… [regarding how money is passed from client to diviner in] divination in Santeria, there’s a lot more going on than just an exchange of money for getting the tools familiarized with the energy of the client; there’s a whole process to sanctify the area for the divination, and there are protocols involved for if the reading gets too “hot”, or energetically excited to the point of danger, or just to ward off negative omens so that they can be more effectively dealt with and so that nothing “sticks” to the diviner. Plus, for some priests, they need to undergo a light purification ahead of the reading to make sure they’re clean and focused enough to do the reading properly, and it’s almost always considered good practice to do a cleansing afterwards of the space and reader themselves to make sure no “ick” was left behind. In other words, we clean up after ourselves.

Plus, in the first year of being initiated in Santeria, there’s generally a blanket ban on…quite a lot, but that also includes spiritual works such as divination for oneself or others. This is because the new initiate requires a year of isolation from anything that could pose physical or spiritual danger, and this includes tapping into the energies, lives, and minds of others, which may not be always so pure or kind as we’d otherwise like them to be. When we perform divination for someone, we get at least a little mixed up in their life, a little entangled in their energies, which can rub off on us or leave us “stained” with their spiritual activities. If other spiritual hygiene isn’t implemented, those effects build up over time into a spiritual miasma that can really put us under.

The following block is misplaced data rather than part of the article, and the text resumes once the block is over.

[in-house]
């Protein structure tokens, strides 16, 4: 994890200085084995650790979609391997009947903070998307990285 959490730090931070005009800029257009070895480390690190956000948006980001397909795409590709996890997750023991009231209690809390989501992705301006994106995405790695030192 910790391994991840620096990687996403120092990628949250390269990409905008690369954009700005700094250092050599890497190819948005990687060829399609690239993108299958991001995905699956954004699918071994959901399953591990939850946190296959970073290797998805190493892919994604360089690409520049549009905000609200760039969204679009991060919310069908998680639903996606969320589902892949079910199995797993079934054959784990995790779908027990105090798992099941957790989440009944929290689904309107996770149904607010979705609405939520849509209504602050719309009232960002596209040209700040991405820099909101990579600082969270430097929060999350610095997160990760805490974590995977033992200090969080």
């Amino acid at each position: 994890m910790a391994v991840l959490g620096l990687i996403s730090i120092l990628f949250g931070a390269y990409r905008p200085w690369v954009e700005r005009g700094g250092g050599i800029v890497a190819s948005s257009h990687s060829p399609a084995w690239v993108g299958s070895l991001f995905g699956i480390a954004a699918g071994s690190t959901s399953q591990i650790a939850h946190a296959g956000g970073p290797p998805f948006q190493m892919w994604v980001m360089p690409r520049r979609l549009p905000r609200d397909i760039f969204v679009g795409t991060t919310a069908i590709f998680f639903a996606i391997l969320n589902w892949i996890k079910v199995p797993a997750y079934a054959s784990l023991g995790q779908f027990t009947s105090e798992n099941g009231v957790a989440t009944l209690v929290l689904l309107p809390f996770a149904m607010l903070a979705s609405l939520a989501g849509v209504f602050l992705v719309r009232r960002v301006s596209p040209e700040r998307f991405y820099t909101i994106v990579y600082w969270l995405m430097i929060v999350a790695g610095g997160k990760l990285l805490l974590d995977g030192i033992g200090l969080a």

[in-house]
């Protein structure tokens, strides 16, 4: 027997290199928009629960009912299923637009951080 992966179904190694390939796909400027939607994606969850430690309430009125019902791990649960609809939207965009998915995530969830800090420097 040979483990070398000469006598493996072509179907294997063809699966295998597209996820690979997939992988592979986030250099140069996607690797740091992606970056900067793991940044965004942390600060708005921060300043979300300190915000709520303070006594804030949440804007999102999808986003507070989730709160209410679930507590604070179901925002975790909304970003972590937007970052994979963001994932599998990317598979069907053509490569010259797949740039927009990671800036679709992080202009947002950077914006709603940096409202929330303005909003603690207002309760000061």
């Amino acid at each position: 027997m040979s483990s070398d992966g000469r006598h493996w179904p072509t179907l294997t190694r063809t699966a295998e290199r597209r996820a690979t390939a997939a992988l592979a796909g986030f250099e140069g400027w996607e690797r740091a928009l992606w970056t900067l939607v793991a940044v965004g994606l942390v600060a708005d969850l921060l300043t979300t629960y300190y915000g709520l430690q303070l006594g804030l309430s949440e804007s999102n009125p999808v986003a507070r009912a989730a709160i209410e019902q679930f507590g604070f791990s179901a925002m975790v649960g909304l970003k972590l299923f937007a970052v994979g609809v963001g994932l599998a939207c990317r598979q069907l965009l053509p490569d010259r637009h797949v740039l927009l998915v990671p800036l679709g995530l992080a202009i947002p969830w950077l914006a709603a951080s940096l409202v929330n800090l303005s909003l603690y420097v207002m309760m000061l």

There’s also the idea that, when we do divination, we’re using a little of our own spiritual power to fuel the act, even if it’s not “us” doing the real Talking. Just how a day of investigating papers and books to do research can leave us with a headache and eyesores, prolonged divination or doing lots of successive divinations in short order can leave us drained, which is a state of weakness, which can make us more vulnerable to spiritual miasma or other negative afflictions, which can lead very well to encountering physical dangers.